4 Ways to Verify a Rental Applicant’s Income

Owning rental properties is similar to any other type of business in that it’s accompanied by risk. Making that risk a calculated one is a smart business decision and a necessity. You have probably invested money in your rental units, getting them ready to lease. In fact, you may be paying the mortgage on the place on top of financing improvements and repairs. Then, you let a stranger move in based on a promise to make timely payments.

Calculating your risk requires that you check a prospective tenant’s financial situation. Although you aren’t selling your property to them, you might want to think like a mortgage lender. That’s because like a banker, you are taking a gamble.

Don’t throw the dice blindly. Complete your due diligence on the person asking to occupy your property. Here are four ways to verify a rental applicant’s income and estimate an ability to pay.

1. Let the Pros Do the Work

Can checking employment and income for a potential tenant consume a lot of time and energy? Yes, it can, and more tenants means more time consumption. That may be the best reason to pay a pro to do the work for you.

Income verification performed by a company that offers that service can be the most efficient way to do the task. These companies access payroll records for thousands of employers in the United States. Some offer apps that allow rental applicants to provide their own employment documentation for verification.

Usually what you get by working with an income verification company are quick turnarounds and double-checked information. It can cost less than $100 to pay a pro for the work. Depending on your local and state rental application laws, you may be able to charge applicants the fee.

These verification vendors are the same ones used by lenders and employers recruiting new employees. They know their stuff. If you want to leave the job to someone else, check them out.

2. DIY the Review if You Must

If you choose to verify employment and income on your own, make sure you do a thorough job. Begin by understanding what type of income a tenant needs to rent your property.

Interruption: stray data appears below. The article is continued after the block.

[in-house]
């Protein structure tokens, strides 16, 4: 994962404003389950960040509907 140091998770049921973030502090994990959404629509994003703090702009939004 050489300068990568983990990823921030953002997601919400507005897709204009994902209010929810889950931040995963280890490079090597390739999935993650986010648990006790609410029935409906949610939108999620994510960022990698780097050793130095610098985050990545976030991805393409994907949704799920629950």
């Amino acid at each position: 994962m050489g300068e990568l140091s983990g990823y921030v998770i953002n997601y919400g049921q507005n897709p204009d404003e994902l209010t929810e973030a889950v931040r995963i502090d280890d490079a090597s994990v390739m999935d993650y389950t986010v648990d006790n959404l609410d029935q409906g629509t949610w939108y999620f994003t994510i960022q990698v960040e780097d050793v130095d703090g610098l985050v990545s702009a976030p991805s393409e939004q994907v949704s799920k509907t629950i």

The proverbial rental rule of thumb is that tenants pay 30% or less of their gross monthly income for rent. So, if you’re charging $1,000 a month, the applicant’s pay should be at least $3,000. This is the same rule generally used by mortgage lenders as well.

To verify employment and income, you will need to contact the applicant’s employer. Most larger employers have a human resources department. You’ll need to figure out how to contact them for documentation, and you may need signed permission from the applicant. 

If it’s a small business, you probably need to talk to the owner or manager. Just make sure you obtain documentation of employment and don’t just take someone’s word. You can ask for a copy of the applicant’s W2 and payroll stubs so long as you have their permission.

In addition to asking if applicants are currently employed, ask the employer how long they have been. If it hasn’t been long, you might want to check previous employers as well. Someone who job jumps frequently may be a bigger risk than someone who stays put for a while.

3. Run a Credit Check

Verifying an applicant’s current employment and income is vital to reducing your risk. But just verifying these may miss another crucial part of the payment potential puzzle.

It would behoove you to also look at how much income applicants actually have to pay rent. For that, you need to take a look at their debt as well. You need to check their credit report.

Landlords can run credit checks on prospective tenants with any or all three of the major reporting bureaus. The cost will depend on how much information you ask for in addition to their credit history. If you also want the bureau to check for criminal records and sex offender registries, you may pay around $75.

You may also pay a premium for a public records search showing employment history, evictions, liens and judgments, and bankruptcies. However, that’s all pretty useful information, so it can be worth the expense. Again, you may be able to pass on the cost to the applicant.

Even a basic check will provide a summary of credit card and other debt as well as their balances. You’ll also see if they make timely payments, their credit score, and the percentage of credit they’re using. All that will give you a clearer picture into whether an applicant can afford your rent or not.